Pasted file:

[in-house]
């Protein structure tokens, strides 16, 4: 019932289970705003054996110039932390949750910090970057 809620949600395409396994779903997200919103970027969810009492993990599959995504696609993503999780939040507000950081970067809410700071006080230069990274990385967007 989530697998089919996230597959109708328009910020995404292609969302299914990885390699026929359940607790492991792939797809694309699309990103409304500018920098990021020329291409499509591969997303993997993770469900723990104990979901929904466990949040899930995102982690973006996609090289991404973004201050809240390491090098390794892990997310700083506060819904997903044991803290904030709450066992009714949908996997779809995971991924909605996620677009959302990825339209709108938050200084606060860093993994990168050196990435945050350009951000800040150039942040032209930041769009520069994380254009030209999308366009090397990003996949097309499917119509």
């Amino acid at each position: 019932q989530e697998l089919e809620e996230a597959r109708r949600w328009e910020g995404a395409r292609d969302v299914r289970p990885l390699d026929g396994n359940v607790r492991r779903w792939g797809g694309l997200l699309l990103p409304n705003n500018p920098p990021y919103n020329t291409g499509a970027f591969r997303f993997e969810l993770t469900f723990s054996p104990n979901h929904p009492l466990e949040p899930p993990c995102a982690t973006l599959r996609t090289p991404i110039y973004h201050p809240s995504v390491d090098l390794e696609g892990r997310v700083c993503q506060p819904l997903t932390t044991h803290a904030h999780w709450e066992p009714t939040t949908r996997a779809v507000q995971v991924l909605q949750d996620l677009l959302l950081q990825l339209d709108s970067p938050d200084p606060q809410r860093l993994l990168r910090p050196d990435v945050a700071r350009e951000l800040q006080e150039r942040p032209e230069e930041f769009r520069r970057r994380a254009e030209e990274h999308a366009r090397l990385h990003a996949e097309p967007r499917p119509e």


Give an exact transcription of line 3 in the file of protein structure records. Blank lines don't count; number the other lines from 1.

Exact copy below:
């Amino acid at each position: 019932q989530e697998l089919e809620e996230a597959r109708r949600w328009e910020g995404a395409r292609d969302v299914r289970p990885l390699d026929g396994n359940v607790r492991r779903w792939g797809g694309l997200l699309l990103p409304n705003n500018p920098p990021y919103n020329t291409g499509a970027f591969r997303f993997e969810l993770t469900f723990s054996p104990n979901h929904p009492l466990e949040p899930p993990c995102a982690t973006l599959r996609t090289p991404i110039y973004h201050p809240s995504v390491d090098l390794e696609g892990r997310v700083c993503q506060p819904l997903t932390t044991h803290a904030h999780w709450e066992p009714t939040t949908r996997a779809v507000q995971v991924l909605q949750d996620l677009l959302l950081q990825l339209d709108s970067p938050d200084p606060q809410r860093l993994l990168r910090p050196d990435v945050a700071r350009e951000l800040q006080e150039r942040p032209e230069e930041f769009r520069r970057r994380a254009e030209e990274h999308a366009r090397l990385h990003a996949e097309p967007r499917p119509e």